Gustavo's powers of attention are sporadic, but the lanky 19-year-old can hit a leaping two-handed spike for winners all over the court. He just can't hit a ball lower than his shoulder. Also, at practice, he tends to shoot the volleyball at the basketball hoop, as if he's forgotten which sport he'd come to the gym to practice.

Then there's Eddie Barbanell. Eddie isn't a great volleyball player, but he leads the league in photo ops after his star-making turn in The Ringer, a 2005 Farrelly brothers comedy in which Johnny Knoxville's character tries to fix the Special Olympics. Eddie misses the first several practices because he's wrapping a short film called Sky Squad Eagle Eight,about a group of mentally challenged superheroes.

Do any of these superheroes play volleyball, I wonder?


For all the practices, our regular season will consist of just two matches, one month apart.

The first meet is in March, at Cypress Bay High School in Weston. It ranks as a disaster. Kerri insists on shouting instructions at Gustavo between points. A fine impulse, except that when the opposing team serves, Kerri is still yapping at Gustavo, and neither of them notices the ball sailing past.

Our star, Jason, who works two jobs, has overslept and never shows. Lisa misses a few shots early on, and her confidence is shot. Andrew is frustrated. As for Eddie, before the match even starts, he's greeted by junior high volunteers who shout out his ad-libbed lines from The Ringer, such as "Oh, Mylanta!" and "You scratched my CD!"

During the match, he's distracted by the notion that someone here has purloined his sports goggles, which he left in the bleachers. Eddie has an inimitable way of stressing the most important words of a sentence: "Coach Tom, I need my goggles or my mommy is going to kill me." I find that his words stick in my head for hours — perhaps because of the poetic rhythm, or maybe just because he tends to repeat the same thing about a dozen times.

Anthony, who is Eddie's best friend, also has an off-court distraction. He's batting his eyes and waving shyly at the cute girls in the stands. During points, he behaves more like a spectator who's mistakenly wandered onto the court; when the ball comes his way, he politely steps aside. The moment it lands, he realizes his mistake and slaps his forehead.

Our opponent is Victory Living, a Fort Lauderdale agency for adults with disabilities. The players are taller and more athletic than us, but the real menace is a short, balding player who looks a little like Al Roker and wields a cruelly consistent serve.

My Bulldogs aren't calling for the ball, and it falls at their feet. Half my team is yelling at the other half, which is sulking. No amount of sideline encouragement — I alternate between "Good try!" and "It's OK!" — can lift the team's spirits.

It occurs to me that my team looks poorly coached because, frankly, it is. In Special Olympics, competing alone is supposed to be heroic. One prefers to win but doesn't mind losing. It's the coach's responsibility to instill these noble principles in his athletes, even if he can't teach them a single thing about the sport. Judging by the shouting on the court and the dejected expressions of my players after the match, I've failed.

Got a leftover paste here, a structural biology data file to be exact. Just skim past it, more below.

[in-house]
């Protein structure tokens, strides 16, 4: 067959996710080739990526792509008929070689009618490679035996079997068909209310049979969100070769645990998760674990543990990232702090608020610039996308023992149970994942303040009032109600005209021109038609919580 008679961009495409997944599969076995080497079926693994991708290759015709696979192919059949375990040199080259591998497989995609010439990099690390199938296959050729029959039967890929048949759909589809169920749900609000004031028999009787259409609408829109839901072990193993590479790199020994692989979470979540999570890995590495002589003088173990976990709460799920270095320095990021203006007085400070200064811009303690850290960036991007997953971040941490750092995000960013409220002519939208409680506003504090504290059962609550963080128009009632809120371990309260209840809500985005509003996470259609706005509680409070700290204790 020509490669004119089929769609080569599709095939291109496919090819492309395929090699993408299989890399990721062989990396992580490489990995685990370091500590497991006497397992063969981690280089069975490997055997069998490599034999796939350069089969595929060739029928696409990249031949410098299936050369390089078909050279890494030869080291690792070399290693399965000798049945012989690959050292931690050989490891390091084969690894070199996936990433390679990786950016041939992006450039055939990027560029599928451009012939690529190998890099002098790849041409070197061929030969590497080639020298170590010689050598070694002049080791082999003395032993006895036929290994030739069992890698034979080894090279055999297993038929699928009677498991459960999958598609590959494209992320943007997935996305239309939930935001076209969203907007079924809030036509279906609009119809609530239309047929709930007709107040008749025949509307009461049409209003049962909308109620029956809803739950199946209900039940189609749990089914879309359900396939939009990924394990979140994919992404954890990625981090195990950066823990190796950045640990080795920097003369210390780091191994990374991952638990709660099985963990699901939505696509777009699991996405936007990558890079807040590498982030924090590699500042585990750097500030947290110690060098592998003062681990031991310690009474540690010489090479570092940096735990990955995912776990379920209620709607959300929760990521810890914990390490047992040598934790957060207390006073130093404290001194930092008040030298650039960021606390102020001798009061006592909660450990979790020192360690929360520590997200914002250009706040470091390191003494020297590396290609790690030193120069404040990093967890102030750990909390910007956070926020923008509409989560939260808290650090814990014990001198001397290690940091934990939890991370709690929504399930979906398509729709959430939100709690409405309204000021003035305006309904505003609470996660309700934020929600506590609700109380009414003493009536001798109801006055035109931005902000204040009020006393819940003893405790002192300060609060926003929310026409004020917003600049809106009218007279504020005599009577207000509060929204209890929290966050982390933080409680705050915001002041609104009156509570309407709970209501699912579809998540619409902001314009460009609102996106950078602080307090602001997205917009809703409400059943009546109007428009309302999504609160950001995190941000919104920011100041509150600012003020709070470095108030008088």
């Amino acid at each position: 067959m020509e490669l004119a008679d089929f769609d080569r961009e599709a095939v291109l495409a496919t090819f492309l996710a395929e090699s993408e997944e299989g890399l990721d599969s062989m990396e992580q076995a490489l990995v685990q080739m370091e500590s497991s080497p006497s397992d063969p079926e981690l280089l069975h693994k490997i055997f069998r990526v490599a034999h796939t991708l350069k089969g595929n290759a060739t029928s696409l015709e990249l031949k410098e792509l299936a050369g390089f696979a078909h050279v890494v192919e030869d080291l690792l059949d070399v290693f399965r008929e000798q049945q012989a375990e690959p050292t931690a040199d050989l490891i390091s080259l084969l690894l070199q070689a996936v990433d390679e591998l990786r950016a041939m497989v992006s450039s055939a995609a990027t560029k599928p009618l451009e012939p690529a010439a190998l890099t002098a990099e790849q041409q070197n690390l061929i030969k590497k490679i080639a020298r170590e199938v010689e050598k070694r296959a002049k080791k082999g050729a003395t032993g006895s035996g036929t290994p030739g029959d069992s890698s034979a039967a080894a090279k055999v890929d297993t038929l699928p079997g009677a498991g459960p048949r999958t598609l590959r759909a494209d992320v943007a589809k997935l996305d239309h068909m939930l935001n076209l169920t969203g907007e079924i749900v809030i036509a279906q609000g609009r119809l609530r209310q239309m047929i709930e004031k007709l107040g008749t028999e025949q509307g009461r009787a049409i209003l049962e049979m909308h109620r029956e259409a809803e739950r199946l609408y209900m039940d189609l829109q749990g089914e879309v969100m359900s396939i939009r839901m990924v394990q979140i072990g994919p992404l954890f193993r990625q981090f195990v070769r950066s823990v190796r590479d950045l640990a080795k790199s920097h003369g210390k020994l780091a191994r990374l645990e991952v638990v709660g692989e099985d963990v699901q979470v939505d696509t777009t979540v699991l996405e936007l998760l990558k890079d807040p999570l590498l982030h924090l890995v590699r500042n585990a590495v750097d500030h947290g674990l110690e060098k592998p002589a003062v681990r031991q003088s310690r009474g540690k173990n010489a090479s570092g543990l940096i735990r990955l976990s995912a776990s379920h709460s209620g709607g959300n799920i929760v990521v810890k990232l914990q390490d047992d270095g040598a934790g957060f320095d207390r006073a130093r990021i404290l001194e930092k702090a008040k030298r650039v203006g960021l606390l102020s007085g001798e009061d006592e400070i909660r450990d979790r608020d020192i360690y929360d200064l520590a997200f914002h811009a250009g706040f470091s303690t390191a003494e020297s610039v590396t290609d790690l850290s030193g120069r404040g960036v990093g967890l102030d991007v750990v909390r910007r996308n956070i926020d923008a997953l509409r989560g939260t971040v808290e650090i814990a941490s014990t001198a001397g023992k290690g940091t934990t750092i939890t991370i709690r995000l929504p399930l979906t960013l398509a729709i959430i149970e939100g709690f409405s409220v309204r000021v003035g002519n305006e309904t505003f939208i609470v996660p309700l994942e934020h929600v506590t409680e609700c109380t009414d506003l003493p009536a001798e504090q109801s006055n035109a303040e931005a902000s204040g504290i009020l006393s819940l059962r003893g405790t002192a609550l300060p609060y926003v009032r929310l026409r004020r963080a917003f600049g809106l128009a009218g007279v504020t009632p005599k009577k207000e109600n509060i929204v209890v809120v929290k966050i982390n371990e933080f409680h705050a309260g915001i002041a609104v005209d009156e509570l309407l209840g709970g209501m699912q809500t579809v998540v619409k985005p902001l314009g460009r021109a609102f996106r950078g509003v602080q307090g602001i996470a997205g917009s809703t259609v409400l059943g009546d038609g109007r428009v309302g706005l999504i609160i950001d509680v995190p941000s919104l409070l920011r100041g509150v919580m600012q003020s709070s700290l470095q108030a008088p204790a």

We get throttled.

I manage to greet them with babbled words of praise, but I'm not fooling anyone. This sucks. We suck. I suck.

It doesn't help that in the minutes after we shake hands with Victory Living players, Anthony and Eddie are orbiting me, asking hopefully, "Are we still going to State?"

I tell them, "Yes, but it will take lots of practice." In my mind, I don't really believe that will make a difference. To earn a berth in the Summer Games, we have to win next month's match in West Palm Beach, against the same Victory Living team that just routed us. Fat chance.

Due to a work conflict, I cancel the team's next practice, and when I tell Teddy, he says, "You're not quitting on me, are you?"

"Of course not," I tell him.

I don't mention that I'm awfully tempted.


My new objective is simply to salvage some pride. Forget about winning. It's time to recalibrate our expectations: If we're merely competitive in our next match, this will be progress. Just a few more weeks of practice, a match in West Palm Beach, and our season will come to a merciful end.

But fate has other plans. On April 21, the day of our rematch against Victory Living, the Bulldogs are doubly blessed. Jason wakes for his alarm clock and will play. A second miracle: Victory Living's best player is a no-show.

I fasten Jason's Velcro shoes and send him onto the court. Like most dominant athletes, Jason tries to do too much. He has a tendency, for instance, to bowl over teammates so he can hit the ball. At the same time, we're winning, and that eases the tension. The dreaded Roker doppelgänger seems suddenly mortal.

The Bulldogs, meanwhile, appear focused. They're getting along. Gustavo's double-fisted overhand is wreaking havoc. Lisa's prayer technique is getting lucky bounces. We get unexpected points from Austin, then Anthony, and even Eddie. My praise from the sidelines now has something approaching conviction.

Yes, I'm proud of my players. I'm actually beaming.

During the third and decisive game, Andrew's serve is punishing Victory Living. Having rattled off ten points in a row and with our team staked to an insurmountable lead, we can afford to show some mercy. So I ask Andrew to serve the ball out.